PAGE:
by Quentin Singer
You may have heard of Machine Head in the past few years, and either it’s because you’re an avid metal head or just consider yourself a general rock fan. The past 3 years have arguably been some of the most prominent moments in the band’s history. Probably the biggest event for the band was in early 2016: lead vocalist Robb Flynn called out racism in the metal community. After attending Dimbash 2016, a metal festival honoring legendary guitarist Dimebag Darrell, Robb Flynn posted a video about some ignorant and blatantly racist behavior at the event. Needless to say, after posting his video commenting on the manner, Robb received an appalling amount of hate mail, and people went as far as sending him death threats. Just from the backlash Robb received, it was easy to tell there was an issue of racism in the metal community, and situations like this can open doorways for some very thoughtful songwriting.
Machine Head released a single in the midst of all this controversy entitled “Is There Anybody out There?” The song quickly jumped up on metal radio stations, and has even gone as far as becoming the band’s 2nd most streamed song to date with nearly 13,000,000 streams. The song’s main theme is about the racism controversy, and more specifically, the backlash Robb received. Ultimately, it made a powerful statement for the band, and acted as a teaser for what was to come on the next Machine Head album Catharsis. Sure enough, the band delivers with their new album, but not necessarily in all the right ways.
Catharsis is the band’s 9th studio album, and the problems Catharsis face are, in part, due to the band not sticking with their core metal roots. While it’s honorable of the band to try and branch out, it doesn’t work for me. Songs like “Bastards” give a folky/Dropkick Murphy’s vibe, which came across as a poor fit for a band known for their particularly thrash and progressive sounding style. Even though the instrumentation wasn’t my favorite, I do respect Robb’s lyrical content with this song. I can’t say the same for probably 90% of the other songs on Catharsis. Using several metal/rock lyrical cliches such as “middle fingers up,” “I walk a long and lonely road,” and gratuitous use of the f-bomb, the album really struggled to please me on what I hoped would be an intensely written album, broaching controversial topics. Instead, it feels as though the themes are present (with nods to the Charlottesville white power march, and other related events), but the lyrical content disappoints in driving these themes home. There’s a song called “Triple Beam,” which depicts a graphic and disturbing period in Robb’s life, when he was dealing with hookers and amphetamines. The song could have been a powerful reflection, but is so poorly written lyrically that the entire song falls apart. This tune also features rapping, which Machine Head has done before back in the early 2000’s, but similarly to “Bastards” it didn’t fit the sonic aesthetic Machine Head is known for delivering.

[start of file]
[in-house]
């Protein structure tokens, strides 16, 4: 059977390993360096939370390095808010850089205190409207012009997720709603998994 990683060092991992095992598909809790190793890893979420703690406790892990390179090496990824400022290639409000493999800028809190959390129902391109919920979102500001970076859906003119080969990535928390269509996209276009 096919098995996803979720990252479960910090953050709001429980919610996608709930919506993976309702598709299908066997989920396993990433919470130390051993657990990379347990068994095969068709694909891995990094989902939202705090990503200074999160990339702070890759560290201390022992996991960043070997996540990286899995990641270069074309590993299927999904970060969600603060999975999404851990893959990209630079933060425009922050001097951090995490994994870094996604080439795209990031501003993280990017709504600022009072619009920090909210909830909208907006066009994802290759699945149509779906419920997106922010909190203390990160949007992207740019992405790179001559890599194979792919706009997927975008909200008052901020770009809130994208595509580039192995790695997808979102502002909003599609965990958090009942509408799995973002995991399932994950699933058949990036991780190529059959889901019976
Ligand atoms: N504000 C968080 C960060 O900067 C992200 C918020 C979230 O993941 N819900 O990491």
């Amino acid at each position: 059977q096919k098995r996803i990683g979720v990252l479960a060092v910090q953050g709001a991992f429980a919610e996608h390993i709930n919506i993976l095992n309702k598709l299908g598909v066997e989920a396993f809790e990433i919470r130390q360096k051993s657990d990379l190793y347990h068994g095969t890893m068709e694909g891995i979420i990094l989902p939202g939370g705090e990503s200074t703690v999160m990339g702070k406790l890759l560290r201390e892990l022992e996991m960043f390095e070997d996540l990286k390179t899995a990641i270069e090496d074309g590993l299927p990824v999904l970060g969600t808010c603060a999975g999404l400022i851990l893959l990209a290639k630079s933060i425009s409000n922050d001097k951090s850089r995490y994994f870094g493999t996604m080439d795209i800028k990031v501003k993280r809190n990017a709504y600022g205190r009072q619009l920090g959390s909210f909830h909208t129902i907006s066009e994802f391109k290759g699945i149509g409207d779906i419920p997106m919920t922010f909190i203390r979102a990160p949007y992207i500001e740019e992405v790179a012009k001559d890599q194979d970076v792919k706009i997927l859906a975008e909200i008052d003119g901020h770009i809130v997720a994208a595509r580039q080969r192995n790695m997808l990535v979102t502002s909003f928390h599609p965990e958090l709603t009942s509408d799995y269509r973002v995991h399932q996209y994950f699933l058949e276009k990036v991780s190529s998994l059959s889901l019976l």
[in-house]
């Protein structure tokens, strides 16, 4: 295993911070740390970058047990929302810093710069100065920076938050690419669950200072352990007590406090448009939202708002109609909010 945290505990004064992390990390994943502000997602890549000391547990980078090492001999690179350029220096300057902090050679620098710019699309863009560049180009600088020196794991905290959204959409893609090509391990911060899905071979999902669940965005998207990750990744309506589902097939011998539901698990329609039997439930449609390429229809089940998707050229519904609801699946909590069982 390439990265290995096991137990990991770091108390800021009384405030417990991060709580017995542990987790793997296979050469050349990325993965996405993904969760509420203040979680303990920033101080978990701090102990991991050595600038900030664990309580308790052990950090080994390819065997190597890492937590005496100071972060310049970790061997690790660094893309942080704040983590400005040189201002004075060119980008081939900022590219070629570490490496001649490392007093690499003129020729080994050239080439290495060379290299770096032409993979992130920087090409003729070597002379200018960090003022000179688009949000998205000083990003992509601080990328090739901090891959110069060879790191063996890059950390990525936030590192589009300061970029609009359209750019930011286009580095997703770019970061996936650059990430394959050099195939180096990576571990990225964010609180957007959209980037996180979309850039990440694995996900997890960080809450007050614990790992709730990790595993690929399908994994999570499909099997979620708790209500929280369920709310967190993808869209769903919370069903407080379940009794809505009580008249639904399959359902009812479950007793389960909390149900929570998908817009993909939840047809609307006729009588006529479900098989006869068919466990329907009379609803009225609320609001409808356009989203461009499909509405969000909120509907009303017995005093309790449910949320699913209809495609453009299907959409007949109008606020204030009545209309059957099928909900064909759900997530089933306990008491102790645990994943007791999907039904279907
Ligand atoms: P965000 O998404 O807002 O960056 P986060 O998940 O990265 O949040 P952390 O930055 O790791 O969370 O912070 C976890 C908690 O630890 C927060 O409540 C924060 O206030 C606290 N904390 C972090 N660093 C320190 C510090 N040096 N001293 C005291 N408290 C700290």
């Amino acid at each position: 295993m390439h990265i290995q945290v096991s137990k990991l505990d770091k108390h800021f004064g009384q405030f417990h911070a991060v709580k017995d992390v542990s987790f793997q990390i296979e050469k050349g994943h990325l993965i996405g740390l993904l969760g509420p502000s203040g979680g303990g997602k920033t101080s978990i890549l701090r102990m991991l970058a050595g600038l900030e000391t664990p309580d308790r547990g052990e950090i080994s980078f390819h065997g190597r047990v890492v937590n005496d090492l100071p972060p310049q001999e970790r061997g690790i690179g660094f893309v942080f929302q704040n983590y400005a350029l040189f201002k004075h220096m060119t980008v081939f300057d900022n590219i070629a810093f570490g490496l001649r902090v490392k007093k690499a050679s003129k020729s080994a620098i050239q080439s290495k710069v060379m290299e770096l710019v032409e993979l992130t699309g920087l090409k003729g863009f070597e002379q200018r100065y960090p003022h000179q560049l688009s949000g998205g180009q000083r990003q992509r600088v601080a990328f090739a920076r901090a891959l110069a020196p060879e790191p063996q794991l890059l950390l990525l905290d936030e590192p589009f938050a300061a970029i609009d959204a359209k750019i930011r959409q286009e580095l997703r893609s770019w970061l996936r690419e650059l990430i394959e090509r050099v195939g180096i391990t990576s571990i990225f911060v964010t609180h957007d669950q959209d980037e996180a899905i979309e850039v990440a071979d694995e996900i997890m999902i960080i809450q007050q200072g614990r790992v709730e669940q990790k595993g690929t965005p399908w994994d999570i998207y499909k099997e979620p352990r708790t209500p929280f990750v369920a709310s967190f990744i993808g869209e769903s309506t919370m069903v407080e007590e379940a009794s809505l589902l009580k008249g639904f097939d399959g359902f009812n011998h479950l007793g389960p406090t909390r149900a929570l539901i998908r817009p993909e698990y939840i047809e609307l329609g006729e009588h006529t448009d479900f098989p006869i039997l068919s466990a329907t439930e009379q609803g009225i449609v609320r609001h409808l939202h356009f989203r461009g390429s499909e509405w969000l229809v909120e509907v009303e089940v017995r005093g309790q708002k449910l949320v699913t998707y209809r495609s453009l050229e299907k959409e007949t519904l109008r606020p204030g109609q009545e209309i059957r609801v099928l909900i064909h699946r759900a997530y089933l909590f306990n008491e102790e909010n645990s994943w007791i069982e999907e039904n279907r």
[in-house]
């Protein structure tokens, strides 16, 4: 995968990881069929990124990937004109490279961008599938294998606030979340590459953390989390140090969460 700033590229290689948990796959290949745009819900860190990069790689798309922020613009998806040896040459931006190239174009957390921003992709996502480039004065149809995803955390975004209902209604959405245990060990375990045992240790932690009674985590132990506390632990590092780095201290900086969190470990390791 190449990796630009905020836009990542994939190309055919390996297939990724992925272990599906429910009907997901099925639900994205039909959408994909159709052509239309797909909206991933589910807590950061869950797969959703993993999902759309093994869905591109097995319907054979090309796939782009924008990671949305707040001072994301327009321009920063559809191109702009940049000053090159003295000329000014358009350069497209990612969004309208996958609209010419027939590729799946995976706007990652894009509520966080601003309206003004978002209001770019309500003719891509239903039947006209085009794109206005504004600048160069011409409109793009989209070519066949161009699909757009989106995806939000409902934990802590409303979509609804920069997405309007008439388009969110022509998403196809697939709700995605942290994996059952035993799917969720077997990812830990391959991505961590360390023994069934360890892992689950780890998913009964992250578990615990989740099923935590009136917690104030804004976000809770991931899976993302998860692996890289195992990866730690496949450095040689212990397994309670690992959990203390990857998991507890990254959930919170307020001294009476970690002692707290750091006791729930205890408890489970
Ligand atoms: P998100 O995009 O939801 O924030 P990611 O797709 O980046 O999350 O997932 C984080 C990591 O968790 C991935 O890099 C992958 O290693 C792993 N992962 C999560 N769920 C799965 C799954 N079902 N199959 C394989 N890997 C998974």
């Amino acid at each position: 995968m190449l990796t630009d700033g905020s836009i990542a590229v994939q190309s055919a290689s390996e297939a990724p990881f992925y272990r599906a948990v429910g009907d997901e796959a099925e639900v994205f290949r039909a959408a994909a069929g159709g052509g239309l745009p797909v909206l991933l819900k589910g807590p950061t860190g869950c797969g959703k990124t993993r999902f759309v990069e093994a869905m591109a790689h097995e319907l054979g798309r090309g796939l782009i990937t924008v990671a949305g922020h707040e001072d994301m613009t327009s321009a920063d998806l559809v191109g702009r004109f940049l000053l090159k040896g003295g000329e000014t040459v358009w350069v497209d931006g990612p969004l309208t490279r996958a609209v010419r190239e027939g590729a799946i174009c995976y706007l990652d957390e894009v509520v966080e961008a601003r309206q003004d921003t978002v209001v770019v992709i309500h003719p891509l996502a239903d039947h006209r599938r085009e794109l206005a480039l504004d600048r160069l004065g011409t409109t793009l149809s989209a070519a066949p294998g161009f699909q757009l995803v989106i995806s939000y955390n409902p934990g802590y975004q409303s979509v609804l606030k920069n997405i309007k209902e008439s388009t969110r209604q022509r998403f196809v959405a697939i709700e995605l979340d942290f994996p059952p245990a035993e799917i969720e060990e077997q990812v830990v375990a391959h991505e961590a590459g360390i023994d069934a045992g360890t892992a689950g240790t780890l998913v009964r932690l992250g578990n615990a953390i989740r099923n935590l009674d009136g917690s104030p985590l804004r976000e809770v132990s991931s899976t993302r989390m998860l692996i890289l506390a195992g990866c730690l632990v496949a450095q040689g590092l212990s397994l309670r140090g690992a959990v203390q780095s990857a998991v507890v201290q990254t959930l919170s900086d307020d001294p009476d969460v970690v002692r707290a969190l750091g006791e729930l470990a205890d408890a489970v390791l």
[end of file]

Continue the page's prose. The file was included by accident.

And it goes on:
I might be being overly critical of this album because I’m a die-hard Machine Head fan. They were the first metal band I saw at 12 years old, and I watched them open for Metallica. I stand behind my critiques, and there are a few tracks that I really enjoy: “Volatile,” “Catharsis,” and “Screaming At the Sun.” Unfortunately, these might be the only ones on an album that I feel is much too long, sitting uncomfortably at an hour and 14 minutes! If the band had released an EP with five of these songs on it I would have been much more pleased with the product, especially if it included the 3 songs I listed.
While I can’t say many positive comments about Catharsis, I did catch Machine Head on their recent tour cycle for the album, and without a doubt, they are still one of my favorite live metal bands in the scene right now. They played a two and half hour sold out show at Paradise Rock Club, with a set featuring songs from practically all of their discography. Not a single fan left unpleased that night, even when the band played songs off Catharsis, which happened to sound even better live! Needless to say, if you’re Machine Head fan and you feel like their most recent album has diverged your interest in them, fear not and go see them live! If you’re into metal or rock and haven’t checked out Machine Head, definitely do…but maybe not this album (give The Blackening a listen), and if you like what hear, check them out on their current tour. Trust me, they’ll melt your face.
Did you check out Catharsis? What did you think about it? Let us know in the comments!